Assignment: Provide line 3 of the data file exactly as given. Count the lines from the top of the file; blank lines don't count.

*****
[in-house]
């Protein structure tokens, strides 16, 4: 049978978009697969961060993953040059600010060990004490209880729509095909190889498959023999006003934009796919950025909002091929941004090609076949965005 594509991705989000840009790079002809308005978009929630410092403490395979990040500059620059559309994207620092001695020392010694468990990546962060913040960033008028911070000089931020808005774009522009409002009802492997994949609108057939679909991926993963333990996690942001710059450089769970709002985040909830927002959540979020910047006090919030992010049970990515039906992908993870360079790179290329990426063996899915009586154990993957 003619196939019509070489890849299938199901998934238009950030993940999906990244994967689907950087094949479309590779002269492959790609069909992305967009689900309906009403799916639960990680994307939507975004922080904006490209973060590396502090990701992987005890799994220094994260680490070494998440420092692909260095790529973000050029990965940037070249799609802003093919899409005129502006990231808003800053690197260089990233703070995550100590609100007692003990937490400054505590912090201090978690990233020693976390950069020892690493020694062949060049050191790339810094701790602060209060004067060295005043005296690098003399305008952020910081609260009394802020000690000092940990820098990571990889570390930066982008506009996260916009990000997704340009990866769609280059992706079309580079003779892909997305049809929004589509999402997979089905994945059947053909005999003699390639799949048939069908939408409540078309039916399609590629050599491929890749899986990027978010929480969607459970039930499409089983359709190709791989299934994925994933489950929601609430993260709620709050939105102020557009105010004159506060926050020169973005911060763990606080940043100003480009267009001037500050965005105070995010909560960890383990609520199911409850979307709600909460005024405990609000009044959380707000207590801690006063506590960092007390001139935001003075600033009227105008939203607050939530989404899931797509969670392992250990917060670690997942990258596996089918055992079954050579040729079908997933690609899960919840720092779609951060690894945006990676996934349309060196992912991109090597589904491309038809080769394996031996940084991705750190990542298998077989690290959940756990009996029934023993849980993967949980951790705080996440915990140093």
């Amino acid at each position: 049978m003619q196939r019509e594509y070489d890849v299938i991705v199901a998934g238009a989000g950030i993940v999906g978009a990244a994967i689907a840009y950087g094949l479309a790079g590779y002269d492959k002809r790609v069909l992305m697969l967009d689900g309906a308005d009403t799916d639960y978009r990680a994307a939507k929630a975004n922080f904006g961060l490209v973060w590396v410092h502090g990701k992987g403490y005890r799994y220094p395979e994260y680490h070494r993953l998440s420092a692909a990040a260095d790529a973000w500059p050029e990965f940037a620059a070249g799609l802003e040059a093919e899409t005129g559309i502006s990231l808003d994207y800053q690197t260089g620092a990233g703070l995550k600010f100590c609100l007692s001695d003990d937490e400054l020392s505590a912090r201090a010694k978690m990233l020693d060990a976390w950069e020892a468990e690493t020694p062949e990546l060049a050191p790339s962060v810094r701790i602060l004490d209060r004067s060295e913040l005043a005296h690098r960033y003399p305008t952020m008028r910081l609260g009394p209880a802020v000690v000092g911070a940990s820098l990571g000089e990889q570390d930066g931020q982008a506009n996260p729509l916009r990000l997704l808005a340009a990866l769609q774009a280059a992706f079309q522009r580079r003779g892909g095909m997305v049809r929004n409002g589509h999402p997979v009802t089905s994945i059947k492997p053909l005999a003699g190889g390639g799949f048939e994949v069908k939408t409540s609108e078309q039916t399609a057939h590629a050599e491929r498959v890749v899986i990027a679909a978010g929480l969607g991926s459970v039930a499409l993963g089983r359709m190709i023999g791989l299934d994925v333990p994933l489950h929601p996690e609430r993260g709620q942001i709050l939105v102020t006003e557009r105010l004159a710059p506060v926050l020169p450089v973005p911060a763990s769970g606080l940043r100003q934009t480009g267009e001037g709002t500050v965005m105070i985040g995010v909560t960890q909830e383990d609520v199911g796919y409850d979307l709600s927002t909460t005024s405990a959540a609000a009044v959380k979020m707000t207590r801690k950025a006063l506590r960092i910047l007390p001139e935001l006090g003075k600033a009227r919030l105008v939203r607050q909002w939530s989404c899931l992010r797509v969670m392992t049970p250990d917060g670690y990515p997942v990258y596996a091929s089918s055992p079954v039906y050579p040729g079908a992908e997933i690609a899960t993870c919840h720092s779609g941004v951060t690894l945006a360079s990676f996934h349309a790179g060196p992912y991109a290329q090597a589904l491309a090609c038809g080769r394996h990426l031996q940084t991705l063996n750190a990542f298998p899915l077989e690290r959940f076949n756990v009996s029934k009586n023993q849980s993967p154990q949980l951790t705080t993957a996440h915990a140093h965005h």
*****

């Amino acid at each position: 049978m003619q196939r019509e594509y070489d890849v299938i991705v199901a998934g238009a989000g950030i993940v999906g978009a990244a994967i689907a840009y950087g094949l479309a790079g590779y002269d492959k002809r790609v069909l992305m697969l967009d689900g309906a308005d009403t799916d639960y978009r990680a994307a939507k929630a975004n922080f904006g961060l490209v973060w590396v410092h502090g990701k992987g403490y005890r799994y220094p395979e994260y680490h070494r993953l998440s420092a692909a990040a260095d790529a973000w500059p050029e990965f940037a620059a070249g799609l802003e040059a093919e899409t005129g559309i502006s990231l808003d994207y800053q690197t260089g620092a990233g703070l995550k600010f100590c609100l007692s001695d003990d937490e400054l020392s505590a912090r201090a010694k978690m990233l020693d060990a976390w950069e020892a468990e690493t020694p062949e990546l060049a050191p790339s962060v810094r701790i602060l004490d209060r004067s060295e913040l005043a005296h690098r960033y003399p305008t952020m008028r910081l609260g009394p209880a802020v000690v000092g911070a940990s820098l990571g000089e990889q570390d930066g931020q982008a506009n996260p729509l916009r990000l997704l808005a340009a990866l769609q774009a280059a992706f079309q522009r580079r003779g892909g095909m997305v049809r929004n409002g589509h999402p997979v009802t089905s994945i059947k492997p053909l005999a003699g190889g390639g799949f048939e994949v069908k939408t409540s609108e078309q039916t399609a057939h590629a050599e491929r498959v890749v899986i990027a679909a978010g929480l969607g991926s459970v039930a499409l993963g089983r359709m190709i023999g791989l299934d994925v333990p994933l489950h929601p996690e609430r993260g709620q942001i709050l939105v102020t006003e557009r105010l004159a710059p506060v926050l020169p450089v973005p911060a763990s769970g606080l940043r100003q934009t480009g267009e001037g709002t500050v965005m105070i985040g995010v909560t960890q909830e383990d609520v199911g796919y409850d979307l709600s927002t909460t005024s405990a959540a609000a009044v959380k979020m707000t207590r801690k950025a006063l506590r960092i910047l007390p001139e935001l006090g003075k600033a009227r919030l105008v939203r607050q909002w939530s989404c899931l992010r797509v969670m392992t049970p250990d917060g670690y990515p997942v990258y596996a091929s089918s055992p079954v039906y050579p040729g079908a992908e997933i690609a899960t993870c919840h720092s779609g941004v951060t690894l945006a360079s990676f996934h349309a790179g060196p992912y991109a290329q090597a589904l491309a090609c038809g080769r394996h990426l031996q940084t991705l063996n750190a990542f298998p899915l077989e690290r959940f076949n756990v009996s029934k009586n023993q849980s993967p154990q949980l951790t705080t993957a996440h915990a140093h965005h």